Simon Wiesenthal said that we should not dismiss historic crimes because that sends a damaging message – not simply that if one evades justice for long enough one can get away with them, but that we, as a society, are prepared to tolerate all kinds of horrors once the pursuit of justice become socially or politically inconvenient. This was true in the 1940s when he began his work and it's true today. It is a different thing from saying that we should not forgive. Forgiveness has its value, but we cannot forgive when there is no repentance – we cannot simply sit back and pretend it never happened and look away as it happens again.

Cardinal O'Brien, whether inspired by contrition or convenience, has at least had the wit to resign. Indeed, there are many who argue that the Pope's surprise exit was similarly motivated. Nick Clegg, meanwhile, won't let go of the shovel, digging himself a deeper hole with every utterance. He doesn't seem to understand that this isn't about the principle of habeas corpus – it's about whether or not those lower down on the social ladder have access to justice at all. The proper thing to do now is to stop trying to explain what happened and support an independent investigation, which must be conducted in as transparent a manner as possible.

I hesitate to single out the LibDems for this kind of criticism because, though they are the ones under the spotlight just now, they are hardly the only political party to have had difficulties around such issues. I have written here before of the problematic attitude of some Conservatives towards rape and sexual harassment. I don't know what the Labour Party is like these days but twenty years ago, when I was a member, I encountered individuals there who were notorious for their wandering hands, a problem routinely ignored by those higher up. It would surprise me if any major party were exempt from such problems. Abusive individuals will always be there. The issue is what organisations – and society at large – do about them. When I talk to other people who have experienced abuse, they frequently tell me that they told someone at the time, or that people advised them later that they'd had suspicions. By and large, abusers don't operate completely unseen. They get away with it because other people choose not to look. We need to start challenging that.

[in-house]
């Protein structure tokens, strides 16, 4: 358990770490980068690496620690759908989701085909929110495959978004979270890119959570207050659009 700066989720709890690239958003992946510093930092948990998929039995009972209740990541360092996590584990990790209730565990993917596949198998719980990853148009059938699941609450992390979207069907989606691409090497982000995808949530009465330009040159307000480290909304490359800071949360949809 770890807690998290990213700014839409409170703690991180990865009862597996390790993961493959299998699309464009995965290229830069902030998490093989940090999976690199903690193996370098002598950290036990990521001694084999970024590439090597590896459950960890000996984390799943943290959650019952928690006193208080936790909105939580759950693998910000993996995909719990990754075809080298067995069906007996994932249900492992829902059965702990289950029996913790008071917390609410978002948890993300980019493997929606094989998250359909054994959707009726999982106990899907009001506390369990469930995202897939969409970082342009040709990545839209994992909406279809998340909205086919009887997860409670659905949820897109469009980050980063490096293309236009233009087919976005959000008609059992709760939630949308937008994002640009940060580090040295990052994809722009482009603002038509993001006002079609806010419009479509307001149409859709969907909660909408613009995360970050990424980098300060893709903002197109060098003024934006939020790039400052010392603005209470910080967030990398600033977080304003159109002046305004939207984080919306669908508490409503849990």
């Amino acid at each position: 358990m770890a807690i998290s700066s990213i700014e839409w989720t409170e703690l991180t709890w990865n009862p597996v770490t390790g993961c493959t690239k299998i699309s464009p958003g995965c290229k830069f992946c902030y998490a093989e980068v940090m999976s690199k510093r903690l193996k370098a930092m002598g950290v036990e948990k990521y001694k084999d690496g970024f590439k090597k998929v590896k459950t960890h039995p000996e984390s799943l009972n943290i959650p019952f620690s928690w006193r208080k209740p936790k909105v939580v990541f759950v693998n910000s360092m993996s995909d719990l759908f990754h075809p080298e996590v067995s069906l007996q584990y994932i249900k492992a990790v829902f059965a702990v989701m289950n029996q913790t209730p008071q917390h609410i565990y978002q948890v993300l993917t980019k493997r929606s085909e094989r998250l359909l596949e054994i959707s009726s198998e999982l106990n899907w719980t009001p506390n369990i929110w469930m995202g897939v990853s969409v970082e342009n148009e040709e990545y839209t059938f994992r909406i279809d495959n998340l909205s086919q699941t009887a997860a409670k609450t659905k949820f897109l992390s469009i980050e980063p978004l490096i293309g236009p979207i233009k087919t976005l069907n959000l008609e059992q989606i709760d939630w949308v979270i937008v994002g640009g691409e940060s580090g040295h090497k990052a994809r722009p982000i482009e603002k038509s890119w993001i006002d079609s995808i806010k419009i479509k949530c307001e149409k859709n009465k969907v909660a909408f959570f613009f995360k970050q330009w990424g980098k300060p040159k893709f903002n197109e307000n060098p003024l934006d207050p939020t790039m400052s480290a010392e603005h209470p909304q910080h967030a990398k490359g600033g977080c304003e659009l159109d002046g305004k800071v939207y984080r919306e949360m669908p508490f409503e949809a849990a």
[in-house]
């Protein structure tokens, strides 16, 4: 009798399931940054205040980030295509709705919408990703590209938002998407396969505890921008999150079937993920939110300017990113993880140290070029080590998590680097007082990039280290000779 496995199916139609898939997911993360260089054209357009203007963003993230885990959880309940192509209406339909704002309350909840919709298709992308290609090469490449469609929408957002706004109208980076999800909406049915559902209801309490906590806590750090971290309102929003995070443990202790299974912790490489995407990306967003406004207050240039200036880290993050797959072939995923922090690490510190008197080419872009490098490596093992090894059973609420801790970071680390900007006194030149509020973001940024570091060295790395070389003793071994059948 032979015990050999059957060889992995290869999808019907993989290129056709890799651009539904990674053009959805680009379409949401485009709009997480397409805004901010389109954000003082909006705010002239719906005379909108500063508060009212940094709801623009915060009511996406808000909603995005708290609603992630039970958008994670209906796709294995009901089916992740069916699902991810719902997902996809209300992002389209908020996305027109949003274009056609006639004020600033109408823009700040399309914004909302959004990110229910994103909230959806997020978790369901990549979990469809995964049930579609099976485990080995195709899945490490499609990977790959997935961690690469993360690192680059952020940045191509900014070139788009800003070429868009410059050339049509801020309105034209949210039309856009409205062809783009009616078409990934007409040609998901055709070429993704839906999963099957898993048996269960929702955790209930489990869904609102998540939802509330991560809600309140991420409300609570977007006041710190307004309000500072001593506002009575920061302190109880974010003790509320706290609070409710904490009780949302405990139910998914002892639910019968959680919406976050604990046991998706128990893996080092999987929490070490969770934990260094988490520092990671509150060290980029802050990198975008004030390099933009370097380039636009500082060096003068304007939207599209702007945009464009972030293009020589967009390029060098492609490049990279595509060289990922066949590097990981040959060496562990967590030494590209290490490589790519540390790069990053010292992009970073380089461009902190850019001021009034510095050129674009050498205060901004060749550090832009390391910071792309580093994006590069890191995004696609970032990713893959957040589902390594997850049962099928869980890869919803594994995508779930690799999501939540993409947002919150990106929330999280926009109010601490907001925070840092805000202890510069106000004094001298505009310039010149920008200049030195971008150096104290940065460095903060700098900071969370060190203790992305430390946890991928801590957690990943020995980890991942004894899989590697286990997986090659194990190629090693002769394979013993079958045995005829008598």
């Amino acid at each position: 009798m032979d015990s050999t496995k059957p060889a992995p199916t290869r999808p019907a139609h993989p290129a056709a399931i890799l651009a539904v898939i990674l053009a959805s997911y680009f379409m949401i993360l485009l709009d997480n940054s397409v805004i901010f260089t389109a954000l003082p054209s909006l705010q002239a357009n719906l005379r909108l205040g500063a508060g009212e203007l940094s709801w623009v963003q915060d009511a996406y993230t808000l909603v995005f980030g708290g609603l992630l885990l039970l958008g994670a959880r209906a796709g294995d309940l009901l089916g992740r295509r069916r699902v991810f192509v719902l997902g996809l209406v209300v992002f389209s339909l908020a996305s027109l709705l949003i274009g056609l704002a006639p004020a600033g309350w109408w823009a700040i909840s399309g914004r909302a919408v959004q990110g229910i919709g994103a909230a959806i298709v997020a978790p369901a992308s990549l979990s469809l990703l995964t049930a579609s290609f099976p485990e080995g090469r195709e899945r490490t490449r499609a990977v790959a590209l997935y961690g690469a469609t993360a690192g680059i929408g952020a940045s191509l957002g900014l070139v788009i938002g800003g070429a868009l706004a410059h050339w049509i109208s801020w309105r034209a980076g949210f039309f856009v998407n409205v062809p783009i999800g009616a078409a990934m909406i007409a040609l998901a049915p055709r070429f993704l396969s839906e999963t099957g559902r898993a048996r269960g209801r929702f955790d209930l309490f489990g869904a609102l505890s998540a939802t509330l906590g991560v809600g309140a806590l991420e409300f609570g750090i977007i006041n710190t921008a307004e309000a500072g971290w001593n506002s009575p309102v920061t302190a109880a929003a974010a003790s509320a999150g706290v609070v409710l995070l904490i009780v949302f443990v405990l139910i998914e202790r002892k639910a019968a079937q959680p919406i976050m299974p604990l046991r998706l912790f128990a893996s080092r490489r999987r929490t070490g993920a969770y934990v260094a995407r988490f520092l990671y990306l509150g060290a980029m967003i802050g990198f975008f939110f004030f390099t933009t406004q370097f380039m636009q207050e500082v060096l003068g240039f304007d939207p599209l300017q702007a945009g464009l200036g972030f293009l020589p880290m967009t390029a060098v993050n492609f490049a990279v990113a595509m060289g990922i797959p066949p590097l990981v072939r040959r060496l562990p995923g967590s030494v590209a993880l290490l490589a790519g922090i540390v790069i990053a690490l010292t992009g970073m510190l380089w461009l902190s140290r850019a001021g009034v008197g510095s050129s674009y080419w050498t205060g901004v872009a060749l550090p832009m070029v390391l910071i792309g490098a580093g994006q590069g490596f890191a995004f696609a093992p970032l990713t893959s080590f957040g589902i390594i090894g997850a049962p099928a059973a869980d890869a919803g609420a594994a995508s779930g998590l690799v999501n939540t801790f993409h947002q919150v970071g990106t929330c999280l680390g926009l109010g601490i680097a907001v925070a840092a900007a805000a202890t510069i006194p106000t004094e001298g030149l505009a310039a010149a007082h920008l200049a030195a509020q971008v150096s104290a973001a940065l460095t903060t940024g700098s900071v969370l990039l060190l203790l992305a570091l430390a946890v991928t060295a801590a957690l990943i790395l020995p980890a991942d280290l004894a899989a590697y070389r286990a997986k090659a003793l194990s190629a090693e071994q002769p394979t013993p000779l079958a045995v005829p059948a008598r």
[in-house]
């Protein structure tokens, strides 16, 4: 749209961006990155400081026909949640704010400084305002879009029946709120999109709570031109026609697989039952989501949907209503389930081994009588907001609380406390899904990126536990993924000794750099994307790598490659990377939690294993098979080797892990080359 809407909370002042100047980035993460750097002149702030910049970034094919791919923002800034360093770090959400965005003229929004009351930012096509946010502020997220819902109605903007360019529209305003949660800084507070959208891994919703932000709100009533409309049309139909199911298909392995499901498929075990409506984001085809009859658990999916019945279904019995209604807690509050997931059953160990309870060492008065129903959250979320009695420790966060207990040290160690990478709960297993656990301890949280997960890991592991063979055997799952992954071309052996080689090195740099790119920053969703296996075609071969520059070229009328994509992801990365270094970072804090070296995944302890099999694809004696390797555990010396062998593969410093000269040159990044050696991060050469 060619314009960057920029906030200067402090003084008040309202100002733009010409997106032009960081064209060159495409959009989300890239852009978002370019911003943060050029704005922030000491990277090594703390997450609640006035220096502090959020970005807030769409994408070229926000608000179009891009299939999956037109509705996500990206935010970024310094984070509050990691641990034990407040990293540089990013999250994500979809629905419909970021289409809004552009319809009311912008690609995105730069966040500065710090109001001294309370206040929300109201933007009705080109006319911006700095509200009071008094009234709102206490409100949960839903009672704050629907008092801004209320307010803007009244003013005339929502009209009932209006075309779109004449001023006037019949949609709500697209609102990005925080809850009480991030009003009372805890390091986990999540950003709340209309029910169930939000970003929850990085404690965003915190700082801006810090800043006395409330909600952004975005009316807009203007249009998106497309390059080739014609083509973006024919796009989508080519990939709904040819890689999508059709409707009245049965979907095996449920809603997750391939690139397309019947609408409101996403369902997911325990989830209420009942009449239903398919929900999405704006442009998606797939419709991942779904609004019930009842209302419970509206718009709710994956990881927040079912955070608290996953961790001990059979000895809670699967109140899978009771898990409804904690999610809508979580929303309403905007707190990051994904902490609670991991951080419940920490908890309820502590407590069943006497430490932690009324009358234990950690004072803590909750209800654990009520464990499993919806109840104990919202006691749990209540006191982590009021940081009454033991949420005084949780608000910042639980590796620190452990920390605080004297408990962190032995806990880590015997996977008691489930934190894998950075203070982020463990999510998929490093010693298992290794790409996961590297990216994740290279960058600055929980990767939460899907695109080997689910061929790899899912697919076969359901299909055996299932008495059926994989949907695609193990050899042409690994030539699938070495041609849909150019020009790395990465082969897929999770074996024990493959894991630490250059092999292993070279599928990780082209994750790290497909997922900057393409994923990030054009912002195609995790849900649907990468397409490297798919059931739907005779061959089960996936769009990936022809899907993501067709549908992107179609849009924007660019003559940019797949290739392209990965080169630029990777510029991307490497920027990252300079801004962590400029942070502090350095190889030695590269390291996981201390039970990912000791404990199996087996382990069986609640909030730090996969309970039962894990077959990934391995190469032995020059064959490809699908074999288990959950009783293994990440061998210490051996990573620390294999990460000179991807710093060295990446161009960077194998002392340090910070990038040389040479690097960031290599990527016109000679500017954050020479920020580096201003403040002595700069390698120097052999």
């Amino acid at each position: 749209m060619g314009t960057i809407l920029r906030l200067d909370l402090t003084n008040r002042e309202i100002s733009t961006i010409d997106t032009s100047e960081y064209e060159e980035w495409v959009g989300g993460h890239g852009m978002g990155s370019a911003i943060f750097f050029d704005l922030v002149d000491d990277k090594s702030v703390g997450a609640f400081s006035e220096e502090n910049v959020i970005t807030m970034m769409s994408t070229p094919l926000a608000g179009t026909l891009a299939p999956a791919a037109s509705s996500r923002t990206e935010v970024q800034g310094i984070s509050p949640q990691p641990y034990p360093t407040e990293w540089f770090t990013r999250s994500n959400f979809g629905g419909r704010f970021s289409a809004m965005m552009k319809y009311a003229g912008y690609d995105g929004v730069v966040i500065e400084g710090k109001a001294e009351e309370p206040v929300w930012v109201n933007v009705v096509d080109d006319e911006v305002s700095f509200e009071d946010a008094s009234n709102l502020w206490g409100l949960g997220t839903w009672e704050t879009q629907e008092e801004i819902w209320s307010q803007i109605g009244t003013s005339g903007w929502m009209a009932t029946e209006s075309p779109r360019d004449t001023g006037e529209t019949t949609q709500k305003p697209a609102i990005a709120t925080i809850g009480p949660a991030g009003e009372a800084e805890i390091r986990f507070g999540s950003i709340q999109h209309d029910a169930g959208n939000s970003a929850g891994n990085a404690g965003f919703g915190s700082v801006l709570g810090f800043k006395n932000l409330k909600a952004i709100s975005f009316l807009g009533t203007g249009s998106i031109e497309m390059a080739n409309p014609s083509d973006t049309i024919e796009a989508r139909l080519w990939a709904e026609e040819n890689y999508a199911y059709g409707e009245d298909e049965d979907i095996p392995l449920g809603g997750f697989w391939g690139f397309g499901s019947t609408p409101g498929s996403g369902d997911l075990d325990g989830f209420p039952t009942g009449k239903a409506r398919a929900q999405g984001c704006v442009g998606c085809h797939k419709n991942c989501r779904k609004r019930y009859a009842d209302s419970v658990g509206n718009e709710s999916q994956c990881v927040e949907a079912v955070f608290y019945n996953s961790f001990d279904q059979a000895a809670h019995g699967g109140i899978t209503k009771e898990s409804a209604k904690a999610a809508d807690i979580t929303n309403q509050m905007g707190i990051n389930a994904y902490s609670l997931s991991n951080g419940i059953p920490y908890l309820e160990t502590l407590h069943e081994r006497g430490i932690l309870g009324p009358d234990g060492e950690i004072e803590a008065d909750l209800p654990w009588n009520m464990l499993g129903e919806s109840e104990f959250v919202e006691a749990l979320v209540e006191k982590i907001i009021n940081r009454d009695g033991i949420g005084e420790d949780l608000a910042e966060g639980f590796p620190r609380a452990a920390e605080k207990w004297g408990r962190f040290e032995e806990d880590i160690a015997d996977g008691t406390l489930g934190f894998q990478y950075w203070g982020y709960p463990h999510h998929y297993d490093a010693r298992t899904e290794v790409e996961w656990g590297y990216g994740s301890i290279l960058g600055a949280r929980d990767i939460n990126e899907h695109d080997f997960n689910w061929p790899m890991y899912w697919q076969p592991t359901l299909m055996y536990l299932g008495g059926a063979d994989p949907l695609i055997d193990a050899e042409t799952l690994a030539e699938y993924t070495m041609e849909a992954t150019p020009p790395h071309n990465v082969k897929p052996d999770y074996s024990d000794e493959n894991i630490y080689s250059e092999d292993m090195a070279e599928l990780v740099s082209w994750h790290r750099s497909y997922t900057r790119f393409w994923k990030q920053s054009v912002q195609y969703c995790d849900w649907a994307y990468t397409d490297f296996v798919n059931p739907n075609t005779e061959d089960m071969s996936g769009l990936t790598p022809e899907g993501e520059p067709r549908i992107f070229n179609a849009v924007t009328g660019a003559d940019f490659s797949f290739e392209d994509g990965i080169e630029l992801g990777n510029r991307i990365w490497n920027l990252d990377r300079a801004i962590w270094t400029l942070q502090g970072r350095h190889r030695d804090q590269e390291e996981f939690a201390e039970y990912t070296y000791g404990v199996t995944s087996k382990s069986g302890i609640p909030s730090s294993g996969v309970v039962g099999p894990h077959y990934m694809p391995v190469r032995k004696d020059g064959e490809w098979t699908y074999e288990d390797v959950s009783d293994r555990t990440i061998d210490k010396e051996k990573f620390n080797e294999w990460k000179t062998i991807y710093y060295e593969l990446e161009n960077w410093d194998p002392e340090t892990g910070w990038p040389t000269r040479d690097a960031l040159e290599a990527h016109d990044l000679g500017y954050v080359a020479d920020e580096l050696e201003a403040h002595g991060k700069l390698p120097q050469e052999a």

The media has a very particular role to play here. Institutions like the BBC need to stop cosying up to establishment figures, acting as if they couldn't possibly do bad things. One of the ways abusers escape justice comes down to people refusing to believe bad things about their friends. Friendship means giving people the benefit of the doubt. It can mean supporting them emotionally if they are distressed to find themselves the target of allegations. It should not mean assuming that they are beyond reproach. The simple fact of the matter is that anybody can hurt others, and the ability to achieve a respectable position in politics or to become a religious leader is meaningless.

Justice, if it is to have any meaning, must apply universally. The assumption of innocence must apply to everyone – not just the accused, but also their accusers. It is not acceptable to write off confirmed institutional abuse as a little late unpleasantness. Those who have done harm, whether directly or through concealment, have a duty to put it right, not least by approaching it with honesty – and until they do so, they don't deserve anybody's respect. They certainly don't deserve to be accorded moral authority.

Joseph Butler argued that God created the conscience so that we can tell for ourselves whether something is right or wrong. It is time certain people stopped hiding behind rulebooks or fellow politicians and started analysing theirs.